The word that I was from Bowen threw him for a bit, but a question about pubs, specifically where I drank at in Bowen got the bells ringing again. 

Well, I answered, I started at the Grand View. 

The remark produced an observation that he'd seen Donna and Ted in Thredbo recently. That was followed a question about where I'd gone once I'd left the GV. News that I'd shifted to the QB and the explanation that followed produced references to Browny, and left me convinced I should have been able to put a surname to the face. 

Introductions on the Indian Pacific are usually confined to a first name basis.

We were well inside suburban Perth when we rose from the breaky table, and before long we were pulling into the terminal, and the train part of the journey was over.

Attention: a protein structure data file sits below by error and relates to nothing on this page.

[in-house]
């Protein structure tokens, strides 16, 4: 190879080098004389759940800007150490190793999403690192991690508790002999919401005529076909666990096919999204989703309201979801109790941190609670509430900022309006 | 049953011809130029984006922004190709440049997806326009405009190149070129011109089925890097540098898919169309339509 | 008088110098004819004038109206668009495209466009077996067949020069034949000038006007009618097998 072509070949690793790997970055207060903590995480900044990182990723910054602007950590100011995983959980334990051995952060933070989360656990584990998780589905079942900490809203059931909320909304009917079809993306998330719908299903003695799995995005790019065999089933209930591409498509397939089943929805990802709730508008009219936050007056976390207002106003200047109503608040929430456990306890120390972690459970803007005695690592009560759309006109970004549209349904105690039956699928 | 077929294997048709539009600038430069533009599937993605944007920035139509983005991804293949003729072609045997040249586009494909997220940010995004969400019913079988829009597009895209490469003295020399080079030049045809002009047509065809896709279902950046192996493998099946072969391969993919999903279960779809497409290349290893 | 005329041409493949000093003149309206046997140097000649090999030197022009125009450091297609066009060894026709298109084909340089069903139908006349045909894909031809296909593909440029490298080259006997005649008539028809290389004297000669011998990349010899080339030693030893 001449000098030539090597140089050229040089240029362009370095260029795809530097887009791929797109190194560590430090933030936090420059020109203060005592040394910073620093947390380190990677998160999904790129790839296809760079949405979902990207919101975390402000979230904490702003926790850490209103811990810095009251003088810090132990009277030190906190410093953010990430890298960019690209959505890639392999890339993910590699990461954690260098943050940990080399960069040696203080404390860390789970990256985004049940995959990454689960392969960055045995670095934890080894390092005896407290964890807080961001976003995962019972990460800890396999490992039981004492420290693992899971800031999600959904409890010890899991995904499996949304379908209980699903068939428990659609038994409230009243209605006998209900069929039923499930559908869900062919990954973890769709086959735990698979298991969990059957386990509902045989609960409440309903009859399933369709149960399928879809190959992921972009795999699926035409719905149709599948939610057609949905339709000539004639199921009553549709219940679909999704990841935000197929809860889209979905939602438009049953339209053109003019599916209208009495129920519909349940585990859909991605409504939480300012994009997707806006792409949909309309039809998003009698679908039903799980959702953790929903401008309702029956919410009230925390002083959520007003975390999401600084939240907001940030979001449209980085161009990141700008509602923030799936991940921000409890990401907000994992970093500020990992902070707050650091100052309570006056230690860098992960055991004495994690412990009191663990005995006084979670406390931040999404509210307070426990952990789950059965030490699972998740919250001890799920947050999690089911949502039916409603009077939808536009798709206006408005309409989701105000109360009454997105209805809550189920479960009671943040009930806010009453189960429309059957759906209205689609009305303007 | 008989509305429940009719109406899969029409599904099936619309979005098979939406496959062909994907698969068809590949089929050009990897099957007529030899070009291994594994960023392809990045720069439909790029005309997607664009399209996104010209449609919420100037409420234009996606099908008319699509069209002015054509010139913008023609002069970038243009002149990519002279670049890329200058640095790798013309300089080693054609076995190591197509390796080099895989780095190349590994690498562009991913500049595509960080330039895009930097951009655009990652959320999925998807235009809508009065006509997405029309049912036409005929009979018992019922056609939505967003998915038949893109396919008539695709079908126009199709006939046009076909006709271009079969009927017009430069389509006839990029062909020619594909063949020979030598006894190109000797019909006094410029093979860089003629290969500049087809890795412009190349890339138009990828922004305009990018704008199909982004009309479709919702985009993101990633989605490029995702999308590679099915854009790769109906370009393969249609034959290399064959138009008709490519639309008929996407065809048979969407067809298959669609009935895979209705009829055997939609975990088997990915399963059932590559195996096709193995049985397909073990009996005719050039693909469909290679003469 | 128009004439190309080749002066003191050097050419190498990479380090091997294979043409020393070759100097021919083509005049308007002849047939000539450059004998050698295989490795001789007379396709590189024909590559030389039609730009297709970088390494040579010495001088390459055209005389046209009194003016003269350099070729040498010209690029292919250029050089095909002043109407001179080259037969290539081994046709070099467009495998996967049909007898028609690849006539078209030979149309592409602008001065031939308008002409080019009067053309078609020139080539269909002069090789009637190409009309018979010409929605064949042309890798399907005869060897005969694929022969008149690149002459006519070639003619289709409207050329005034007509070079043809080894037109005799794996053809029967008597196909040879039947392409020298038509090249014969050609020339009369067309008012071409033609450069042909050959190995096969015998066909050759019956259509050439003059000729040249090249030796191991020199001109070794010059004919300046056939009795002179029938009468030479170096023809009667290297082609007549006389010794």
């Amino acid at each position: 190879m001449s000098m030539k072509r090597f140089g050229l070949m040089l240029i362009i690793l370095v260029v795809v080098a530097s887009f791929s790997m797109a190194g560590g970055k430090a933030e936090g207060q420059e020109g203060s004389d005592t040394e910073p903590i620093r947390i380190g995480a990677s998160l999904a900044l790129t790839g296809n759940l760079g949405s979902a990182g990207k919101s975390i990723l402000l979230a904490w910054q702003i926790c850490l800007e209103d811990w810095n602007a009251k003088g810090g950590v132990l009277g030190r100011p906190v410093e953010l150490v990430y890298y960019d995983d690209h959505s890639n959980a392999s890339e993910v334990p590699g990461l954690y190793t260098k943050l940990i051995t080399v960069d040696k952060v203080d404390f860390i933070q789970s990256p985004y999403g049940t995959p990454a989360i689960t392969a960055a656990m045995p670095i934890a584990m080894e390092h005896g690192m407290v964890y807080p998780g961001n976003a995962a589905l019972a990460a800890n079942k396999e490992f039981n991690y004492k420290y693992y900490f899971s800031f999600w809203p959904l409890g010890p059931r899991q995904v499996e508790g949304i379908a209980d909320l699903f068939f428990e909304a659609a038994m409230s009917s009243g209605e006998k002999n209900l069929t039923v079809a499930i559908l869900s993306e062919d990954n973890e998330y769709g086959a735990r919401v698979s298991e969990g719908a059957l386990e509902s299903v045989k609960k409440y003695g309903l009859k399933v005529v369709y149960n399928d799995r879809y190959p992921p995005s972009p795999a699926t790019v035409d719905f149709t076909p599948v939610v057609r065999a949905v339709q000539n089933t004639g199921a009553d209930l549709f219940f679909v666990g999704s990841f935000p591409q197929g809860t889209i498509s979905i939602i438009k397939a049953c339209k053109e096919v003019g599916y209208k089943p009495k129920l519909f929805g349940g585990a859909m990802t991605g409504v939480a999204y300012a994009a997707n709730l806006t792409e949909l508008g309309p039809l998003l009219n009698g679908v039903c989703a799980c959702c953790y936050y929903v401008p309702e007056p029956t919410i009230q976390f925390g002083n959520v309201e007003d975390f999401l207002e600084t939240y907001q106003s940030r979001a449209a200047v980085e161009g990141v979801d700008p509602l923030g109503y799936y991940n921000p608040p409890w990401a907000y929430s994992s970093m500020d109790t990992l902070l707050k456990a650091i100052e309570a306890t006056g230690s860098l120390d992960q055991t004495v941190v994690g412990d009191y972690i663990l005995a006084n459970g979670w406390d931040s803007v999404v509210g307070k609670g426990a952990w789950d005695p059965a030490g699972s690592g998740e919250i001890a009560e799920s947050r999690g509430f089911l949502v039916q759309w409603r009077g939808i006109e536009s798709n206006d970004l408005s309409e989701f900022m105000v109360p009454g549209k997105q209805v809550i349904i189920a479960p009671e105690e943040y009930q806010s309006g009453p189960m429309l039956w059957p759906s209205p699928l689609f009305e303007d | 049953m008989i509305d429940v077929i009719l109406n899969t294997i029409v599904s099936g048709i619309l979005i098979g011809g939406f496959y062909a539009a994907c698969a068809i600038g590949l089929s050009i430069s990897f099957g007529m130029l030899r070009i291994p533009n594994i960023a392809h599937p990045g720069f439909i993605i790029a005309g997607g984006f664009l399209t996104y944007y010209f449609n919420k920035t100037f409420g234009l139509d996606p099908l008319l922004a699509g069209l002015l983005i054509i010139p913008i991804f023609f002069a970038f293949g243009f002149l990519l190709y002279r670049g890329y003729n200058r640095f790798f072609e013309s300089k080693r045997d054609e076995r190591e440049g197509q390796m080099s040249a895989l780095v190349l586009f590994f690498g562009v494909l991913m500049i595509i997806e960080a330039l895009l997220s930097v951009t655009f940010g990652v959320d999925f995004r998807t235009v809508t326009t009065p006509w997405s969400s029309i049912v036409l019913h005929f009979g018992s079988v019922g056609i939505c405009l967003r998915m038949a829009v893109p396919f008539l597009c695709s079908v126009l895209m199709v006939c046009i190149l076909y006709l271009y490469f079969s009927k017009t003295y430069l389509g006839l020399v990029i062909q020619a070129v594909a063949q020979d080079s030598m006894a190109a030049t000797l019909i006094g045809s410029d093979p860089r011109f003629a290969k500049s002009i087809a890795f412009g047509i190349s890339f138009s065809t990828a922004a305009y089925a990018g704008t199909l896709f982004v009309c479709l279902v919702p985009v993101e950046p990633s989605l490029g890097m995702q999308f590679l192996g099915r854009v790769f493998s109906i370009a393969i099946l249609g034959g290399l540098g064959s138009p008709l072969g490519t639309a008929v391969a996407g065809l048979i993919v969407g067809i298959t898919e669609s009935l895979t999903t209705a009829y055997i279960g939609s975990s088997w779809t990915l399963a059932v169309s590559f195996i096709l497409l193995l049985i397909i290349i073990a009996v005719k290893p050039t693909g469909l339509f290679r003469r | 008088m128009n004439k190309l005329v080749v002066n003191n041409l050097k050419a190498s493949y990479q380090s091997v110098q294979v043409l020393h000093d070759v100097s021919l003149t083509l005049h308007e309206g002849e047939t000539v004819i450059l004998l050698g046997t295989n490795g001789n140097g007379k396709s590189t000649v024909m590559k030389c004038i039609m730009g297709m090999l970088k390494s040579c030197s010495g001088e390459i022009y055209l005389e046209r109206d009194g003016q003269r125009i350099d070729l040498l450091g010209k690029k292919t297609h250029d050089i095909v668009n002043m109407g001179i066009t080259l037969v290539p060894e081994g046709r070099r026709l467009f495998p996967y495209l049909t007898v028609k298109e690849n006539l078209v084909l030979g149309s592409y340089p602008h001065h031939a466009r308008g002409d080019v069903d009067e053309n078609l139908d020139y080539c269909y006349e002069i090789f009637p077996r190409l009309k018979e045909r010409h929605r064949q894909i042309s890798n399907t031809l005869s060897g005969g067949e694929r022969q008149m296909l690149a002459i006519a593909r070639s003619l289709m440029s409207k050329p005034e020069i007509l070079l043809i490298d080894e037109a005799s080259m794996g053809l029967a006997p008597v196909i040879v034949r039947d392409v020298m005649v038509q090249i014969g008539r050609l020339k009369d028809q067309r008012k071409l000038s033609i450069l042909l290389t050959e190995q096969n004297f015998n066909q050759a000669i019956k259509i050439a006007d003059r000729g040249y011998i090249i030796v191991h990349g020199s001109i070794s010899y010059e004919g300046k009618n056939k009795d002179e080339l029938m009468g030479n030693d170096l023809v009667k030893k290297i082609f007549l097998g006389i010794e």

There were final details like collecting checked luggage still to be negotiated.

But, more importantly, we had to find Madam's new friend, who'd generously taken time off work and had volunteered to pick us up from the station. From there, she would convey us to the Travelodge, where we were booked on for the next two nights and take Madam to Kings Park for a session photographing wildflowers.

While that last bit was taking place I was expecting a couple of iPod hours, perhaps followed by lunch in town, a wander through the CBD and even a possible visit to a CD shop (78 Records) that seemed like a place worth exploring.